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Researchers say it is only a matter of time before zero emission flights become a reality.
Engineers at Cranfield University in Bedfordshire are already helping to develop an electric powered aircraft designed for short haul travel.
Now one of the university's leading academics, Professor Iain Gray, has joined the Government's Jet Zero Council.
The new body met for the first time this week. It is a joint initiative between the Department for Transport and the Department of Business, Energy and Industrial Strategy.
It hopes to help push forward developments to make flight more sustainable. The eventual goal is to have a transatlantic zero carbon flight within a generation.
Professor Gray said the industry was determined to make aviation as environmentally friendly as possible.
The university is already involved in a number of projects aimed at eventually achieving 'green' flights.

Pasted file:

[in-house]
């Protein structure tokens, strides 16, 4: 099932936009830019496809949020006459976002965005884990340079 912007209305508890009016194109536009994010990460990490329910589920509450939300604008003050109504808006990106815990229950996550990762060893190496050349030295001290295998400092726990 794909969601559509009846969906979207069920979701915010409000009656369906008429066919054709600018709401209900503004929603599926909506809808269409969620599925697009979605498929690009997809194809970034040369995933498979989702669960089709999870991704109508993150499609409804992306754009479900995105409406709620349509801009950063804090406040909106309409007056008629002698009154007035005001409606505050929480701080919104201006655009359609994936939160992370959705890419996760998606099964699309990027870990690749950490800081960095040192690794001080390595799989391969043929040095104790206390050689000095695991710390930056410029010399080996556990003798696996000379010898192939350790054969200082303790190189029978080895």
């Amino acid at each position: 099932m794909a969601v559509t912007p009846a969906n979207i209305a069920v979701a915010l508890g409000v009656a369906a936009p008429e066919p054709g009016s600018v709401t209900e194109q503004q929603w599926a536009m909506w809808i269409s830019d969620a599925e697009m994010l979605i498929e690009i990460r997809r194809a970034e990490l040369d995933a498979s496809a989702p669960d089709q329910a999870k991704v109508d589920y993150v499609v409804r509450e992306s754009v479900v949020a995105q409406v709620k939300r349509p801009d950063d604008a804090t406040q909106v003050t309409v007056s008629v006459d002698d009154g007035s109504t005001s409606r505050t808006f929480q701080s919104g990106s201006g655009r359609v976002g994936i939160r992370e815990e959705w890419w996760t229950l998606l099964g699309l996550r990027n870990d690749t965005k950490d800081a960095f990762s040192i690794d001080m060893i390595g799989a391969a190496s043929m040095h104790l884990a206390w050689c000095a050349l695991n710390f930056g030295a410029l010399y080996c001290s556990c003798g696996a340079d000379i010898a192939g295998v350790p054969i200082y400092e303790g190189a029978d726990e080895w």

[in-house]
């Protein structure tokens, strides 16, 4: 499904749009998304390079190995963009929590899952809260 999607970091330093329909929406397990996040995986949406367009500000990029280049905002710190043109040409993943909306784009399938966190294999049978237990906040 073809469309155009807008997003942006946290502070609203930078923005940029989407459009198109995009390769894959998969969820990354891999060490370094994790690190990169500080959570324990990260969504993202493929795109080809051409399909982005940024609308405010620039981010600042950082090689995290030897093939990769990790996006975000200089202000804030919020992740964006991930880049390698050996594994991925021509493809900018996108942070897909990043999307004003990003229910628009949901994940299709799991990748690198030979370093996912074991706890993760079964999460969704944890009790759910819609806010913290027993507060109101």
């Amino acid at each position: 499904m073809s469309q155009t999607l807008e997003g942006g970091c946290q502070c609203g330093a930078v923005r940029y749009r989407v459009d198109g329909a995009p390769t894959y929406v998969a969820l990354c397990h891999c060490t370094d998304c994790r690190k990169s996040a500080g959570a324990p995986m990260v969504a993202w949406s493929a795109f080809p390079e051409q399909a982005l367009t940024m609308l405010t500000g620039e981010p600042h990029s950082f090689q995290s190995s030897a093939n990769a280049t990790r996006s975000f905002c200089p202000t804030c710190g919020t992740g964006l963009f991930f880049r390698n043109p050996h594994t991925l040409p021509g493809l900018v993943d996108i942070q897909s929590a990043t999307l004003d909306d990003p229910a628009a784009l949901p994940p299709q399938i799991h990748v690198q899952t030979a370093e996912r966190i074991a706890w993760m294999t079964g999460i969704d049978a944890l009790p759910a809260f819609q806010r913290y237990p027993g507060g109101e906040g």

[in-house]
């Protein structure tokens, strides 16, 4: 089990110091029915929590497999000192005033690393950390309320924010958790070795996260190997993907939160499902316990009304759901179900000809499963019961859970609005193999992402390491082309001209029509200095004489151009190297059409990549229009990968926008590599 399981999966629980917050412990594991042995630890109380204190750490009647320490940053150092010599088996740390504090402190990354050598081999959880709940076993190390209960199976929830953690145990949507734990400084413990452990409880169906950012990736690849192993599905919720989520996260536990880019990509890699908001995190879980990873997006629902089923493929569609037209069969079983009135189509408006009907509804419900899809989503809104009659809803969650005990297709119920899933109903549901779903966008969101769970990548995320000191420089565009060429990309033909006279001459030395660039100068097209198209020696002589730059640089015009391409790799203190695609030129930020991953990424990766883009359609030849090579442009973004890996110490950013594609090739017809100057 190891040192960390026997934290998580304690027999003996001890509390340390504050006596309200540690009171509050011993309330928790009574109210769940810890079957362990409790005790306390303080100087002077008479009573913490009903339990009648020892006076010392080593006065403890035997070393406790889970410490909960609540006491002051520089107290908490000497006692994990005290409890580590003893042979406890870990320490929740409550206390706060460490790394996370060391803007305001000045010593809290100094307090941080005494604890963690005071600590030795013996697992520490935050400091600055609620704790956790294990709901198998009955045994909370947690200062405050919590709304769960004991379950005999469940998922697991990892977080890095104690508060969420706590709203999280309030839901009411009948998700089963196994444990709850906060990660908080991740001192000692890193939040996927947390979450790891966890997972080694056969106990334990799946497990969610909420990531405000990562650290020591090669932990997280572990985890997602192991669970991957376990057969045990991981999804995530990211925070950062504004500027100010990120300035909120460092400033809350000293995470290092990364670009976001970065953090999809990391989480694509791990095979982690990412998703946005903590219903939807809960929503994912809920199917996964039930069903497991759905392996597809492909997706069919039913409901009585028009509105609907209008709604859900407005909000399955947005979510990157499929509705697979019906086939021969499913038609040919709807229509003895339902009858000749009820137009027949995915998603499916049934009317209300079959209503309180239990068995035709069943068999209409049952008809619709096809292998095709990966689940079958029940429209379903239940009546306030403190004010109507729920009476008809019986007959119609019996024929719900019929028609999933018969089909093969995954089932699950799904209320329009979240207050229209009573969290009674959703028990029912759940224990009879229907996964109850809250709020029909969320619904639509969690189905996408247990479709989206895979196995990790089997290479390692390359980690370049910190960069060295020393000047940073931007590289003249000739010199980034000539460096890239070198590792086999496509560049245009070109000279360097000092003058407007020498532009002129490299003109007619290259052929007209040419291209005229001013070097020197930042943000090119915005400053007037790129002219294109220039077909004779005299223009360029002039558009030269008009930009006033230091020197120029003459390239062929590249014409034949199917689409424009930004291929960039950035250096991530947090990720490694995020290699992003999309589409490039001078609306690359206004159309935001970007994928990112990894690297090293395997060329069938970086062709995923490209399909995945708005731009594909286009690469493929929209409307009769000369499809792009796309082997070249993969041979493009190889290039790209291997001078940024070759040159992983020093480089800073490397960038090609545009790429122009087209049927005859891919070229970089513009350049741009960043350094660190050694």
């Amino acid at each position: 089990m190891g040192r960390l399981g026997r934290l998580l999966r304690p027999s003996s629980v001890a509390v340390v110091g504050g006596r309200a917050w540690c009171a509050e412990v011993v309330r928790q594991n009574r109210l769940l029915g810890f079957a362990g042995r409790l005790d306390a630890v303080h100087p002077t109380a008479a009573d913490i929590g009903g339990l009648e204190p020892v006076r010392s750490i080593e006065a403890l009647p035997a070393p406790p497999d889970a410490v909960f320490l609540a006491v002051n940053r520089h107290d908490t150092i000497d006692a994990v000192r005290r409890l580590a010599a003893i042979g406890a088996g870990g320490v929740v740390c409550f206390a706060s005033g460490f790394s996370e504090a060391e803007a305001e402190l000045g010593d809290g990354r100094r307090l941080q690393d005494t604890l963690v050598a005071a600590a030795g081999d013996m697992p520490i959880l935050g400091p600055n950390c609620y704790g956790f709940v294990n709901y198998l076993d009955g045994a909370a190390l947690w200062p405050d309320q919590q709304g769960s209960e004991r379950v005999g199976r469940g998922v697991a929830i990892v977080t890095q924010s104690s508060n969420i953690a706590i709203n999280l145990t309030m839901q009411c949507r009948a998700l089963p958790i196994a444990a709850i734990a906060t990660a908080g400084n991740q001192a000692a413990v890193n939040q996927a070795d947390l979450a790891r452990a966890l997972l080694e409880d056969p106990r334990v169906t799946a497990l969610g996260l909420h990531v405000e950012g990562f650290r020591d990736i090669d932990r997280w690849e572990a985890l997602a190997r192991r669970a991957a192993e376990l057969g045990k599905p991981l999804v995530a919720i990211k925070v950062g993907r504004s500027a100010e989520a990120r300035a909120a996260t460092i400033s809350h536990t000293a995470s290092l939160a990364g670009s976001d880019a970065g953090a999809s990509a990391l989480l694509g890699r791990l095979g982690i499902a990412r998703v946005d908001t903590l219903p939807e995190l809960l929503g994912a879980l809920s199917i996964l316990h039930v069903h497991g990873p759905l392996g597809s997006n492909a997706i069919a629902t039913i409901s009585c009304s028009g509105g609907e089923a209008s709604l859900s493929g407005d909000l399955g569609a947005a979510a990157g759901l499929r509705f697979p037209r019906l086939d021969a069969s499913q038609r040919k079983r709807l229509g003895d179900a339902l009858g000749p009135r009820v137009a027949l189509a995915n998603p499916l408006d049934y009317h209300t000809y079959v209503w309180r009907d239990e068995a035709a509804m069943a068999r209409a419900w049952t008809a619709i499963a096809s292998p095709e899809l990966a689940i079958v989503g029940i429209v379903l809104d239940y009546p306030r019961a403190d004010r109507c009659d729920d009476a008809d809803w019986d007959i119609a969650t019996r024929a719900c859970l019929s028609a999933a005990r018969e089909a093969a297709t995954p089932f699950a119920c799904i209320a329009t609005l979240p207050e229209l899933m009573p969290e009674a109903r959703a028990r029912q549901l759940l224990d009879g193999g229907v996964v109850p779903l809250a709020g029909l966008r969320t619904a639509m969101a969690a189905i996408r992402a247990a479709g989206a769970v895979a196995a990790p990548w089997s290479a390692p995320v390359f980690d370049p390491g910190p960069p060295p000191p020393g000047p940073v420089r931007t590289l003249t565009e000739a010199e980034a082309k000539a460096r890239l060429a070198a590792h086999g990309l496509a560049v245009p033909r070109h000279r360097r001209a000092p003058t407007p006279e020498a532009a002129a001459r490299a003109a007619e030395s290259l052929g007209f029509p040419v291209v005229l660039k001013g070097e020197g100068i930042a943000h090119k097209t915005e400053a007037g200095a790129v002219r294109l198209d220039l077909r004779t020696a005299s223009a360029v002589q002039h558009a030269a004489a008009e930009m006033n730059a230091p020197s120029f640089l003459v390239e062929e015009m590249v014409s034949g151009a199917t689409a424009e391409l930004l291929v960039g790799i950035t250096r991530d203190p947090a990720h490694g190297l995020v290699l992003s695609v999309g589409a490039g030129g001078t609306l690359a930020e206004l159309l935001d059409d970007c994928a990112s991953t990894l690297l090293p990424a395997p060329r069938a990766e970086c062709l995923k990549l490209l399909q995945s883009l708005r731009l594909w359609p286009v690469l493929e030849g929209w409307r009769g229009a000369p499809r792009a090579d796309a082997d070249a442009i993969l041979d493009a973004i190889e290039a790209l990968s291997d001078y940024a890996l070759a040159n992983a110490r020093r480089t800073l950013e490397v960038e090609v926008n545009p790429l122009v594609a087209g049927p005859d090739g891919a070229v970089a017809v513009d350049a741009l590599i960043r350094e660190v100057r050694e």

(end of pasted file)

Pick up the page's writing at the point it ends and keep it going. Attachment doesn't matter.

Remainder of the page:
One project is called Project Fresson, it involves the University's aviation firm - Cranfield Aerospace Solutions - working with industrial partners hopes to launch short-haul electric flight to the Highlands and Islands by 2025.
Just last month, ZeroAvia, which is based at Cranfield Airport, completed the UK's first electric flight from Cranfield Airport.
The company plans to convert the plane to hydrogen in the next few months, with the goal of creating a longer range zero emission flight.
The university is also leading the EU-funded, EnableH2 project that aims to develop a blueprint for a hydrogen-powered demonstrator aircraft by 2030.